Globalization of the Fordist model?

More explosive than the academic debate about whether current production conditions can be understood as a late-toyotistic version of Fordism or a neo-Taylorist variant of post-Fordism is surely the question of how Fordism as a form of production and life is asserting itself in other countries under the conditions of neoliberal globalization. What does the Chinese variant of the U.S.-European Fordism model look like??

In a low-cost country like China, no more than ten percent of the population achieves a level of consumption comparable to that in Western Europe. Moreover, welfare state safeguards are largely absent. Therefore, this development can best be described with Alain Lipietz as a "dirty Fordism" can be called. Professor Willi Dietz of the Institute of Automotive Economics (IFA) at the Nurtingen University of Applied Sciences pointed out, however, that in the long run a transfer of Western consumption patterns to China is to be expected. According to the IFA, there are currently 650 million automobiles worldwide; in five years, there will be 720 million. Even though Weert Canzler from the Science Center Berlin clearly stated that the Western mobility model "not transferable worldwide" While it is clear that the only barriers to Fordism at present are climate change and dwindling energy resources, it is also clear that the German automotive industry is becoming increasingly outsourced.

Racing sedan or telemobile?

Altar mural: veneration, glorification, canonization. Image: LTA

Reinterpretation of the car as a collective commodity without a chance

Meanwhile, in the western metropolises, the focus is on the prospects for a different kind of automobility and the question of new ways of using the automobile. The view that the car is not primarily a means of transportation, but rather fulfills secondary functions, has also gained acceptance in social science research on mobility.

The chances of the reinterpretation into a collective commodity are bad. The car is a self-propelling mobility machine that creates its own purposes.

Weert Canzler

From 1999 to 2003, the WZB accompanied a crude field experiment centered on the CashCar model: when the user returns the vehicle he leased, it is used in a car-sharing operation and the leasing customer is credited with the revenue generated:

The car becomes more attractive for the customer, the more often he does not use it, but returns it.

The hope was that a "Change in the attribution of meaning to the automobile from a private car to a common good of use" was held. The cash car principle did not work, however, because users had a lot of planning to do, Canzler said: first they had to plan whether and when they would not need their car, then they had to turn it in, later choose another vehicle and then pick it up again. The principle "Use without thinking" has learned a lot about the principle of car sharing "Use without possessing" won. Also a "emotional variant of car sharing" – with sports cars to be selected – would therefore not work. Canzler thus concluded that a reinterpretation of the private car is almost impossible in modern societies.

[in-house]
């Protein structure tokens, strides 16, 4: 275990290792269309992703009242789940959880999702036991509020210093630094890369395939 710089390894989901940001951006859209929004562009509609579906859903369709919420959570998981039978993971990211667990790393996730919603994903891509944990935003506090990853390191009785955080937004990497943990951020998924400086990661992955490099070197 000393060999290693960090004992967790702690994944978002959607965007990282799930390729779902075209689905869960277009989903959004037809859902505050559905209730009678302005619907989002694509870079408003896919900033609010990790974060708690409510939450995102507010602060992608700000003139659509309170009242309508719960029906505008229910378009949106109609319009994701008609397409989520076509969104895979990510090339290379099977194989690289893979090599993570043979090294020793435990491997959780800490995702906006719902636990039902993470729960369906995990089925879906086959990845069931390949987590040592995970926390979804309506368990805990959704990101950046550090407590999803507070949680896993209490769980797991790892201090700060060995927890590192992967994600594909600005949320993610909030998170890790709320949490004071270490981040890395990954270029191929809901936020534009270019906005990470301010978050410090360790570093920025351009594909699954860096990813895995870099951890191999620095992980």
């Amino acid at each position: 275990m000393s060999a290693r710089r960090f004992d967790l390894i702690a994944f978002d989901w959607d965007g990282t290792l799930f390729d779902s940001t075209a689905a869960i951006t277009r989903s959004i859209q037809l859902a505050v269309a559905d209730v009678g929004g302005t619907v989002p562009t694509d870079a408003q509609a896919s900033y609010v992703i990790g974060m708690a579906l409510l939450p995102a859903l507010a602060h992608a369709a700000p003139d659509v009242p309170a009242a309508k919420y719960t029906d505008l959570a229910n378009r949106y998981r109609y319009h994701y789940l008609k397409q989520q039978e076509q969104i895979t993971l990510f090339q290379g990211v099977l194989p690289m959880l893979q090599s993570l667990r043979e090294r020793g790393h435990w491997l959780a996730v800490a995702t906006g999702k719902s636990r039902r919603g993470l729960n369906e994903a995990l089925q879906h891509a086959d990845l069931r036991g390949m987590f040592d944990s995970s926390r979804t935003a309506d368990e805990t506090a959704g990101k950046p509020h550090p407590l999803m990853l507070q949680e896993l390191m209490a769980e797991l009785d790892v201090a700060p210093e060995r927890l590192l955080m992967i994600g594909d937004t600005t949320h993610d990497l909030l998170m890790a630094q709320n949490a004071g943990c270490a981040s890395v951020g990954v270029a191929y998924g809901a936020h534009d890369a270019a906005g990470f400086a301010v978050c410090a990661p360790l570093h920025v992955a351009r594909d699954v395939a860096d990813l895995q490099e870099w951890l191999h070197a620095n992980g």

It is indeed clear from the admission figures that one can ame a "Triumph of the racing sedan" must speak: Whereas in 1990 about one in seven passenger cars was capable of covering 180 to 200 kilometers per hour, in 2003 one in four already managed to do so. Of the newly registered passenger cars, 60 percent can already drive faster than 180 km/h.

In addition to this attraction of the lawn, the dominant principle in Japan is the "Owning instead of using" also becoming a trend in Europe. Instead of becoming a collective good, the car is moving ever closer to its extreme form, the very expensive and seldom used pleasure boat. Perhaps in the future the car will share the fate of the horse, which today is relegated to the trotting tracks as a luxury commodity?

Racing sedan or telemobile?

The driving school model: manageable car technology – nowadays superfluous, around 1955. Image: LTA

On the history of automotive visions of the future

Cultures are constituted on the one hand by practices of memory, and on the other hand by practices of planning, forecasting and foresight. The term "Future" never refers only to the time yet to come.

In the Middle Ages, the concept of the future also had a religious dimension. The Middle High German word zuokunft meant "the coming and going", "the arrival", but also "the descent of God". If from the "The future of the automobile" When we speak of an epiphany, the expectation of an appearance of God on earth also resonates here. Automobile visions of the future have always been linked with the desire for self-divinization, for omnipotence. Hovercrafts and flying cars testify to the numinous store of meaning of these fantasies.

In the 1950s, automobile utopias exploded in Europe, putting the car in competition with the airplane, emphasized organizer Kurt Moser of the State Museum of Technology and Labor. This can be seen in the design: With the design language of the jet age, many cars had their wheel arches hidden in order to visually simulate gliding. The flight fantasies went so far that companies such as Borgward planned to build a three-seater people’s helicopter called the "Hummingbird" planned. In the early 1970s, however, the ecological debate and the oil crisis led to a break with this first phase of automotive visions of the future. The utopian designs now focused on accident safety and new interior concepts.